Bo: the malevolent synecdoche

synecdoche“How long shall this one be a snare to us? (Exodus 10:7)

This comes from the part of this week’s parasha, Bo, where Pharaoh’s advisors are telling him to let the Israelites go already; they say they want to go out into the wilderness to make a festival to God, but we know that’s Moses’ ruse to get the people out.

Something caught my eye.

“This one” zeh, singular. Who is the “zeh”, the “this?” What one person are they talking about? Are the advisors thinking that only Moses himself was the problem? They must be seeing this one man as the problem, it seems.  Ibn Ezra poses a similar question, (12th c Spain) asking if the word ”zeh” refers to either this thing ([Pharoah’s]) refusal to let the people go) or this person (Moses.) But he doesn’t answer his own question.

I learned a new word the other day: synecdoche, which describes a word that is a part of something but used to mean the whole. (I’d known what it was, of course, but hadn’t heard the official grammatical name for it!) The Egyptian advisors only saw an individual man, a minor threat, so they used the single “zeh.” But as Ibn Ezra suggested, it could have been a much larger thing – Pharoah’s stubborn insistence that the Israelites remain his slaves. For better or worse, both Moses and Pharaoh respectively, saw this as a much bigger issue, one with greater ramifications, with much more at stake.

Pharaoh was threatened by Moses, and all the Israelites. We know this from the opening verses of Exodus – the people had become much too numerous and Pharaoh was afraid they would rise up against him along with other enemies. So, he enslaved the population. For Pharaoh, the synecdoche of equating Moses with the entire people was about being threatened. One man symbolized an entire dangerous community, whom he thought was poised to bring down his authoritarian rule. We see this in today’s headlines, when one or two examples of an unfortunate, even tragic, event are manipulated into being representative of an entire community. The part becomes the whole, but not in a good way.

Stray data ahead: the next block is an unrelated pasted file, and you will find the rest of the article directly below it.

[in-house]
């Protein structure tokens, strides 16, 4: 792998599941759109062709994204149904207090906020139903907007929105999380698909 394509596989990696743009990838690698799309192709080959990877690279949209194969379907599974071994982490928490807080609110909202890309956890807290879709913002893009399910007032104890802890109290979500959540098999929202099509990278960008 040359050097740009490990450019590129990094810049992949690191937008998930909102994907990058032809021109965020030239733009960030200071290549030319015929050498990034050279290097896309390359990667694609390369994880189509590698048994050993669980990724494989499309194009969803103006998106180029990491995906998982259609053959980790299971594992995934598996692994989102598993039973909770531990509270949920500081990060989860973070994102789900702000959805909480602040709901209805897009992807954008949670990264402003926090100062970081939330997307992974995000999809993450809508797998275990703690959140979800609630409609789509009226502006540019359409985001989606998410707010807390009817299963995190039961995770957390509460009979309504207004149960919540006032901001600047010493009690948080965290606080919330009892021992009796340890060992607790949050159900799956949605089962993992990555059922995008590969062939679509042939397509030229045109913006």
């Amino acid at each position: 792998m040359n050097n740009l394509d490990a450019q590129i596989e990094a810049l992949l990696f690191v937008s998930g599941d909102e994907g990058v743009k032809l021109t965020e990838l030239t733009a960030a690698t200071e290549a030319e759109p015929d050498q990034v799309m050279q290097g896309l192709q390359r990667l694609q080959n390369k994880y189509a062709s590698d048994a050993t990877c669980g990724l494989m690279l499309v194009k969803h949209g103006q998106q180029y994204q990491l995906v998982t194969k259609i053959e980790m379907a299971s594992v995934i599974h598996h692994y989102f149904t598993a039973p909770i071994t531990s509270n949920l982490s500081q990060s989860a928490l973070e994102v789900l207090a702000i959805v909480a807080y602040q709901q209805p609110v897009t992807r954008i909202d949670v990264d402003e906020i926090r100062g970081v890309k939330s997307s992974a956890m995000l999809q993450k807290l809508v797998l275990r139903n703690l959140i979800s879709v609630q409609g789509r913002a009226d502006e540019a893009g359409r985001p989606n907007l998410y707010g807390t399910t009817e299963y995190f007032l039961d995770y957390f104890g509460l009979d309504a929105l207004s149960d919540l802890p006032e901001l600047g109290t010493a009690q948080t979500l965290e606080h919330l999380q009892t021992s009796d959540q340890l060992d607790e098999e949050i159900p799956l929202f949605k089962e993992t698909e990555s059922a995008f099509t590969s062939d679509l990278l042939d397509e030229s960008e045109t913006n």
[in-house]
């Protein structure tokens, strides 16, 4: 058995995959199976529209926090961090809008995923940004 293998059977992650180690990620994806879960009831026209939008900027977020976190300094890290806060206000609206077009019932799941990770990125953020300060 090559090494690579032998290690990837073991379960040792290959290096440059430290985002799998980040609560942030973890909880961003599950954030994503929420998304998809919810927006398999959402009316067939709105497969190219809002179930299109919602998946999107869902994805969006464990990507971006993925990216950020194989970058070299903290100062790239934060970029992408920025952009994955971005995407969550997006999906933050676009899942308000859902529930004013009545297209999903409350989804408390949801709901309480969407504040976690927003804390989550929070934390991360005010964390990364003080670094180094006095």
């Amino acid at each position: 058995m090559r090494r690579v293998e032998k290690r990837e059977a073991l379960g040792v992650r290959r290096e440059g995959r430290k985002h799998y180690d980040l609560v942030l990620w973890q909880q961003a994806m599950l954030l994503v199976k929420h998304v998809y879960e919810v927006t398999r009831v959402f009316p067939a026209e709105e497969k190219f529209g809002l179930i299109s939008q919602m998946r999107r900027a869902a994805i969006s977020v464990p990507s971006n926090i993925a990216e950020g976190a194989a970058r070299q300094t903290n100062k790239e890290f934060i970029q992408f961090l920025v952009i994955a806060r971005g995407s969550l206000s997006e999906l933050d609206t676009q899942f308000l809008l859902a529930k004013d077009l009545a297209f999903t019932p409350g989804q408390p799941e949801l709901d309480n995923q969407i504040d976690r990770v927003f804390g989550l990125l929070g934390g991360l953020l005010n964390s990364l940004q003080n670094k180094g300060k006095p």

Moses represented something else – a synecdoche that was based on justice and freedom and human dignity. In short, Moses stood for the entire people, but he represented a positive force. He didn’t want to destroy Pharaoh’s entire regime; he just wanted to take his people out of slavery, leading them towards something better.

The names Moses and Pharaoh are both synecdoche’s ,each one a “zeh”, each one a part representing a whole, but each coming from such different places, with such different motives and goals. How are we to tell the difference between one “zeh” and another “zeh?” We can look at the motives behind the representation. Does the small part bring down the entire whole, the way Pharoah does, or the way some current leaders do? Or does it life up the group? Is the “zeh” coming from hate and intolerance, misleading others? Or does it inspire and raise up?

Just one word of a very old Torah text can illuminate some very contemporary challenges. Beware the malevolent synecdoche.





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